to Wrigley's and the McDermott brothers would purchase the box business. With the McDermott's

prior experience, they started their own gum venture in 1911 called O-Pee-Chee Gum & Box Company.

O-Pee-Chee's first set of sports cards was released in 1933 and for the next eight years they issue sets

in hockey in and one for Major League Baseball in 1936, all which was duly halted by WWII.

The genesis of Topps, came in 1938, but their roots can harken back to a previous company, much like

O-Pee-Chee, although with a slight change in product and was called American Leaf Tobacco. This

tobacco company was founded by the Saloman family in 1890 who imported tobacco into the USA,

then distributed to other tobacco firms.

Morris Shorin, the patriarch of the Topps family, bought the tobacco firm in 1908, and with the

outbreak of World War I, which made tobacco imports problematic, and then the Great Depression,

Shorin found it impossible to continue as a profiting business. With the Shorin family's innovative spirit,

his sons, Abram, Ira, Philip, and Joseph, created a new product, chewing gum, to capitalize on the

company's existing distribution networks. In 1938, they relaunched the company's business approach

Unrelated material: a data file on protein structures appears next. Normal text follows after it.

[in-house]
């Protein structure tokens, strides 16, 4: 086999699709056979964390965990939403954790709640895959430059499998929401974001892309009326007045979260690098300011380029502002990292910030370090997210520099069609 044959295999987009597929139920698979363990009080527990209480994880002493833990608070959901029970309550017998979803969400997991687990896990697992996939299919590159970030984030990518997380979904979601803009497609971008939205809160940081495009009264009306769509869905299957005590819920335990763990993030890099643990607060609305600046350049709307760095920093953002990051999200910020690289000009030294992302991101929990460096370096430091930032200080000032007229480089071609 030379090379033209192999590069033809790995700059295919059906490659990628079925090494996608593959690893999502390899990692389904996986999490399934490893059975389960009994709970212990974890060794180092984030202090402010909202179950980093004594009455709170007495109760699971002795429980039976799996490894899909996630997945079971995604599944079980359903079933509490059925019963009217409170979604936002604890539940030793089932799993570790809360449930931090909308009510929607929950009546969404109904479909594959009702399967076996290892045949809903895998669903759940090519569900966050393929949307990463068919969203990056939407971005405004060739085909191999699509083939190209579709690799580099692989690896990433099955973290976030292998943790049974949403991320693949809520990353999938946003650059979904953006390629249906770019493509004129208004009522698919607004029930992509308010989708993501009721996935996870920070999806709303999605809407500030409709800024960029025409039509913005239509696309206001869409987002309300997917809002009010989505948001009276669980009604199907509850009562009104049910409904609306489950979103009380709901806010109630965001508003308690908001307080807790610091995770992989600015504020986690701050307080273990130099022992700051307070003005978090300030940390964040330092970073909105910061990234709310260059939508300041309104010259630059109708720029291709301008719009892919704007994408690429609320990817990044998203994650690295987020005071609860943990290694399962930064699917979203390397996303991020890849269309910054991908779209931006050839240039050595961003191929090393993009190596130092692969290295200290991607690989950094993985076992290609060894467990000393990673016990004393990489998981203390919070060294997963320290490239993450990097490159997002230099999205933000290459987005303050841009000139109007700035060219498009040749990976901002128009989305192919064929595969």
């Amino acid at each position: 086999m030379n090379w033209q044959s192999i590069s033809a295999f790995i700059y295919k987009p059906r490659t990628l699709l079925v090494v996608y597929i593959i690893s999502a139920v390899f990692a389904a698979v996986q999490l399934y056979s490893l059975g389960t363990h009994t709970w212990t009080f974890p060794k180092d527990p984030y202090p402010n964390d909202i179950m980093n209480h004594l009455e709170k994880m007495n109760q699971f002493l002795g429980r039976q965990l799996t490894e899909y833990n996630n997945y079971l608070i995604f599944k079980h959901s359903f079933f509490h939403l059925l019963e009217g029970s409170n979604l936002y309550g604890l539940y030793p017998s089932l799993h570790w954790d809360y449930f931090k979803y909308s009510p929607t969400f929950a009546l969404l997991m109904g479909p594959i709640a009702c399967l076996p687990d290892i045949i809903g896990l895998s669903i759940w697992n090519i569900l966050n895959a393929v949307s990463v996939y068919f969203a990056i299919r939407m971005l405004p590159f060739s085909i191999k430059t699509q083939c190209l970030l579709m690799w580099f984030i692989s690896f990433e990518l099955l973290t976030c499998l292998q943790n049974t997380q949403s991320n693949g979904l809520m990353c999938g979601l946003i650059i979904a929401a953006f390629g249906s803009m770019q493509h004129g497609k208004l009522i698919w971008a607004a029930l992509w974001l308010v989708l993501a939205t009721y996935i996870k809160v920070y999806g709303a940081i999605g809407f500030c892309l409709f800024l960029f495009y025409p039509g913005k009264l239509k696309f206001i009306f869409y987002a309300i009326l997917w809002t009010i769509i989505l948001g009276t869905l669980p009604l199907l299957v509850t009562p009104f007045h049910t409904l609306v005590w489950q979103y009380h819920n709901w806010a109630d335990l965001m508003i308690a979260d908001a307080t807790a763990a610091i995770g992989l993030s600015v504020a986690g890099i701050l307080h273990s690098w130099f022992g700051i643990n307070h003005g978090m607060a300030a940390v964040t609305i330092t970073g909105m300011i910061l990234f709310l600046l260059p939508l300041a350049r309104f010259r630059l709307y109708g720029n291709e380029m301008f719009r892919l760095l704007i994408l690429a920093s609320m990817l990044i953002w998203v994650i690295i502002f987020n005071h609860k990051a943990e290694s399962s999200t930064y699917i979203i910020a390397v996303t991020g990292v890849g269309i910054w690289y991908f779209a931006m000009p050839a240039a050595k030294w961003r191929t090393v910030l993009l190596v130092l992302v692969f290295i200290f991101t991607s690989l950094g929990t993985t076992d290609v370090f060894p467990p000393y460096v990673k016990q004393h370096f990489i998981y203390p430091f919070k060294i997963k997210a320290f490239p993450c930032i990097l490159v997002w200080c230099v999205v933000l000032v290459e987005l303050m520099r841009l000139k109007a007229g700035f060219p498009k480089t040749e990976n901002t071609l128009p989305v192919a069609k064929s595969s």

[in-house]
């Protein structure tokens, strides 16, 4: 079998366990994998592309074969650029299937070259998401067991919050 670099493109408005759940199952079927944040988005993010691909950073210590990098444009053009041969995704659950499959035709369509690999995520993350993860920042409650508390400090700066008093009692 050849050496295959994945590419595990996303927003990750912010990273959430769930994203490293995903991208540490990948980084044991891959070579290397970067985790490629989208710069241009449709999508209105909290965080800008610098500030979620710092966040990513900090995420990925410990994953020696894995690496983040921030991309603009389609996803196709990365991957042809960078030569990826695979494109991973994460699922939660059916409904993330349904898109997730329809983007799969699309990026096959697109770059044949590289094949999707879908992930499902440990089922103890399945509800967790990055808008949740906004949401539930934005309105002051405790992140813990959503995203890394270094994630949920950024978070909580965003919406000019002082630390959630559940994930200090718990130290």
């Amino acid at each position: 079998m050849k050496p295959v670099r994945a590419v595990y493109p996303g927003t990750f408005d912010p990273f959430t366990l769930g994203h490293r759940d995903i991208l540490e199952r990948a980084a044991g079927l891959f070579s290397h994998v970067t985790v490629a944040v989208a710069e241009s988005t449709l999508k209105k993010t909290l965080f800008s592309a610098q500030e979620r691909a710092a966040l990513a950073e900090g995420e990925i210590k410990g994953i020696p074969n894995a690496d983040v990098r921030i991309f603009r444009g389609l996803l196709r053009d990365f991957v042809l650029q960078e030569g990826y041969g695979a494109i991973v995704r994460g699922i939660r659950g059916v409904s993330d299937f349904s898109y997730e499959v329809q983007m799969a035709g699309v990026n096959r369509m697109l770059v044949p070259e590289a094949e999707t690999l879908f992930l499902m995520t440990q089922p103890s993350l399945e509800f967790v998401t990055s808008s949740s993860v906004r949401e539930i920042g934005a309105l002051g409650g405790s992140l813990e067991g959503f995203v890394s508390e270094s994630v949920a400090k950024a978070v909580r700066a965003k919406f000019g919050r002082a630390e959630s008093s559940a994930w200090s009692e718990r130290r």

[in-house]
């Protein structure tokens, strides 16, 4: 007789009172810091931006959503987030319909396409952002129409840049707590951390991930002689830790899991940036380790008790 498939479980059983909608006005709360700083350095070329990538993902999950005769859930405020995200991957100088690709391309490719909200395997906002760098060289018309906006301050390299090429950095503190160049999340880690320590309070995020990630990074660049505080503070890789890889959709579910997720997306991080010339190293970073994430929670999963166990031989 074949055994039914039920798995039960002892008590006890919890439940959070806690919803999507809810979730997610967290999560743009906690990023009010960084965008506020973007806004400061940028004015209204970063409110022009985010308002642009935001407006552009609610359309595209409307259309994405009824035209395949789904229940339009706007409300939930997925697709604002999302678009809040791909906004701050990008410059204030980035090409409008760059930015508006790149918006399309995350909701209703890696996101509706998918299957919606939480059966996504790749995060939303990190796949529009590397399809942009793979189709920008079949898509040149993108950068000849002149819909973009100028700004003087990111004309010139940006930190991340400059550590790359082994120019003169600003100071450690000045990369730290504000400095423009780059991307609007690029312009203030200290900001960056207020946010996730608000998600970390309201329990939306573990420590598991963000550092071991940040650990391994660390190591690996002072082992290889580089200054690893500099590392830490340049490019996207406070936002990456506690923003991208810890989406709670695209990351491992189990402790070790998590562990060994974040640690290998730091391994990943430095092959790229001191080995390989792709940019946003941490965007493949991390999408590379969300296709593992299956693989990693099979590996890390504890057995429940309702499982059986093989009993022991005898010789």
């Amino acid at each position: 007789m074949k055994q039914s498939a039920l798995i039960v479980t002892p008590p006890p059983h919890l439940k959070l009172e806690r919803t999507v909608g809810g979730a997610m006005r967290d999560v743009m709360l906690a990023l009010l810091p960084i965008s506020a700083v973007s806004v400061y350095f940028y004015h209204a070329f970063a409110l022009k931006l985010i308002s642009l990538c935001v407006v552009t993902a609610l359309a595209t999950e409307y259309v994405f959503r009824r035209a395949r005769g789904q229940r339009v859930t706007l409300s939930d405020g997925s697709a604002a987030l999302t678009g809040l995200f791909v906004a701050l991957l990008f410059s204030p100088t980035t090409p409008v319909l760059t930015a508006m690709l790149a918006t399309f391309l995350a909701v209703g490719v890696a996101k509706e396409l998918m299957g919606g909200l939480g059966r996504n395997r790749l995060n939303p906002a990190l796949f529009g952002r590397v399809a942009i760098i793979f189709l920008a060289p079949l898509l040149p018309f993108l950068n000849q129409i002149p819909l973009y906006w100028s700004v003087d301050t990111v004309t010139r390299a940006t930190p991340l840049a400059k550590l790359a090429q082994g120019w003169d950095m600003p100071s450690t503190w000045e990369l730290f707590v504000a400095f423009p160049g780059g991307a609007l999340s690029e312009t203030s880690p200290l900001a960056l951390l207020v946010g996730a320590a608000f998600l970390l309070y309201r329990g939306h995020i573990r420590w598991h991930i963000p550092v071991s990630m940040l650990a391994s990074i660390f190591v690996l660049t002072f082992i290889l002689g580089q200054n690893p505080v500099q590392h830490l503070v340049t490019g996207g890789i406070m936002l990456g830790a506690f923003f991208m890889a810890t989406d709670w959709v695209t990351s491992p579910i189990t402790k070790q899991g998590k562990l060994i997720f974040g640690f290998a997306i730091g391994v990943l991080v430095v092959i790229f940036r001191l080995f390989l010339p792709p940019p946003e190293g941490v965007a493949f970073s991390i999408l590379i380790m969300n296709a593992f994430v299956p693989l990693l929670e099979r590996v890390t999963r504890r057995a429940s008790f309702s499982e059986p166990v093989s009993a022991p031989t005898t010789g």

under the new name Topps, a simple but suitable homonym if there ever was one.

Now that we've covered the origins of both companies, we are able to review their affiliations. To

clarify, it wasn't until 1952 that Topps approached O-Pee-Chee Gum about purchasing and distributing

baseball cards in Canada. This two-country collaboration continued for a number of years, but it wasn't

until 1954 that O-Pee-Chee's name officially appeared on baseball wrappers as a distributor for

baseball card packs; while the cards were Topps, the wrappers and boxes were created in Canada by O-


An interesting detail is that six cards will appear in 1954 baseball packs for the US market, but only four

in Canadian baseball wrapped packs. The difference in count would also apply to the display boxes;

Topps had 24 packs, while O-Pee-Chee had 36. Mathematically, both boxes possessed 144 cards, yet a

full box of Topps costs $1.20 and a full box of O-Pee-Chee costs $1.80.

Perhaps O-Pee-Chee had to account for the 21.5% exchange rate between the United States dollar and

the Canadian dollar at the time, so the currency differential and shipping from New York to London,

Canada, may have compensated for this imbalance.

As a result, Topps owned the player's licensing, but in hockey, they owned the rights to the teams, thus

making O-Pee-Chee somewhat of a subcontractor. So, who made who boils down to both being

separate independent businesses that shared in the profits of licensed sports and non-sports card

throughout the North American marketplace. This relationship continued up and into the 1990's.

Now let's save the discussion of United Kingdom's AB & C Gum company affiliation of card issues with

Topps for another article as that gets a little more complicated, especially when AB & C always denied

this relationship, another who made who again, ahh, you know who!

2 comentarios

Is there confirmation of the 1952 Topps dump beyond Berger’s saying so? I’d assumed this was a tall tale.

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Contestando a

It is difficult to argue with Berger's statement, now he and anyone else would be gone by now who was involved.